When the COVID-19 pandemic struck Mongolia, the country faced a number of challenges in responding to the disease. Given the country’s low population density across a vast territory, delivery of essential health services was challenging. There was no comprehensive disease surveillance system, and laboratory capacities were weak. Since 2010, government spending on health has been low at between 6-8 percent of total government spending, which falls short of the 15 percent recommendation of the Abuja declaration. Healthcare facilities were aging, while allocations for maintenance and repairs were low. Frontline health workers, mostly women, faced extreme stress and required psychosocial support.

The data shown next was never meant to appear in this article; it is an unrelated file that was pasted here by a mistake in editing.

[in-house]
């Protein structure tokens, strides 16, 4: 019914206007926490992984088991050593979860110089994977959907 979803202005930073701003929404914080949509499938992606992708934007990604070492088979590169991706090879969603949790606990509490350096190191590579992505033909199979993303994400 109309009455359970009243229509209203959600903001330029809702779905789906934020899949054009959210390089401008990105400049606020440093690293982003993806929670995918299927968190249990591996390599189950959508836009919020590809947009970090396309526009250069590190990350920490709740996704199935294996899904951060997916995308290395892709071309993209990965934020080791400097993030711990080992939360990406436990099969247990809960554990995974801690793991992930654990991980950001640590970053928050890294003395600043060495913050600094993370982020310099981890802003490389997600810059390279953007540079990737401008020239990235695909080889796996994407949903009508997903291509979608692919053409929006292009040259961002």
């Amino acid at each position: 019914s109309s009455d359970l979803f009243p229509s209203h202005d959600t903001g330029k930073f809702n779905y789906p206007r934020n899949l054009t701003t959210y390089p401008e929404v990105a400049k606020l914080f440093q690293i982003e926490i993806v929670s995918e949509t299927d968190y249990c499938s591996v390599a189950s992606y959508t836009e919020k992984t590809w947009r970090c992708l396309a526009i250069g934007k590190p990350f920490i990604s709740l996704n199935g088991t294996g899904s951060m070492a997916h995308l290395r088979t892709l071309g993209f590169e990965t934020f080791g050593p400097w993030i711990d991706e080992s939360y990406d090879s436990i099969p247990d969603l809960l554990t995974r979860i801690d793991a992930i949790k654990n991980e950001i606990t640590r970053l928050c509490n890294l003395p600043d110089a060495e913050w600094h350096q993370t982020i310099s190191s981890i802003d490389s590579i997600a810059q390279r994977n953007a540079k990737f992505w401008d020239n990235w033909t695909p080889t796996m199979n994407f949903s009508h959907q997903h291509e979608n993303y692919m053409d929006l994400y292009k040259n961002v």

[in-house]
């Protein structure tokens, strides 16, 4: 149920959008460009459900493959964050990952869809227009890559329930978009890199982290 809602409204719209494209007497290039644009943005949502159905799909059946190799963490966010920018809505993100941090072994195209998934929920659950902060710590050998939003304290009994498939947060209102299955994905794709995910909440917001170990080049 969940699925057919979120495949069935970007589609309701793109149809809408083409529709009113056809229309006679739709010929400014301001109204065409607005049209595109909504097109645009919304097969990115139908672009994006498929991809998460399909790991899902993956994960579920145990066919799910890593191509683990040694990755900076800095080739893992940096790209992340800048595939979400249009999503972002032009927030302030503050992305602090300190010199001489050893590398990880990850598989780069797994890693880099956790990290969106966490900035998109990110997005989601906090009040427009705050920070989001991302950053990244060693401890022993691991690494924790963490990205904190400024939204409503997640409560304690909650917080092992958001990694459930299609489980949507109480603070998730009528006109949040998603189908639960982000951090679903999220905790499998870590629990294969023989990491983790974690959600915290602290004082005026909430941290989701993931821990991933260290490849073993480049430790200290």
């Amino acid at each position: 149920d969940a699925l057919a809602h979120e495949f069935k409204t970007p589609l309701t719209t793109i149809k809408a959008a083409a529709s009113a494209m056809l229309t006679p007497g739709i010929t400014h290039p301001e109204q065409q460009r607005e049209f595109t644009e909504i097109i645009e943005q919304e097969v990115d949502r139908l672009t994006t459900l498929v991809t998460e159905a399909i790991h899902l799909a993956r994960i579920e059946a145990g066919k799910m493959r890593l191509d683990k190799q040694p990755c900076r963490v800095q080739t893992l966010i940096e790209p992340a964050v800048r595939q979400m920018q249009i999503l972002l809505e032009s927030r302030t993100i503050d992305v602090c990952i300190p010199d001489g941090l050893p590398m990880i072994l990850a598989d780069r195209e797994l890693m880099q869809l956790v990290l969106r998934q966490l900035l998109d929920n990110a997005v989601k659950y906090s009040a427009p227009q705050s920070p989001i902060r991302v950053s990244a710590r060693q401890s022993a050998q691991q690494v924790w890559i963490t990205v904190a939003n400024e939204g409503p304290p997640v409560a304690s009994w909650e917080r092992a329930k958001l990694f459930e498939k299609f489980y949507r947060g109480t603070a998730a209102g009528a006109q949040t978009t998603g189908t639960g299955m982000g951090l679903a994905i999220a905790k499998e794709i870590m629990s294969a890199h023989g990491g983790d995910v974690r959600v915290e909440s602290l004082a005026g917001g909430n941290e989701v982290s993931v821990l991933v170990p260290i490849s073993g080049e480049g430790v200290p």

The World Bank emergency response project sought to strengthen Mongolia’s capacity to respond to the COVID-19 outbreak and strengthen national systems for public health preparedness. The project provided financing and cross-sectoral technical expertise, and promoted collaboration among different ministries, government agencies and local stakeholders. The project provided medical, laboratory, and personal protection equipment, medical supplies, and laboratory tests to selected hospitals and the World Bank proactively assisted the government to purchase these supplies, ensuring their delivery in time to help protect clinicians. The project financed vaccines used in the national vaccination campaign: this led to much earlier and higher population coverage compared to the rest of the region, averting considerable deaths in later waves. The project contracted the United Nations Children’s Fund (UNICEF) to design and construct a new, energy-efficient central vaccine storage facility with advisory support from the Energy Sector Management Assistance Program (ESMAP) in accordance with international standards.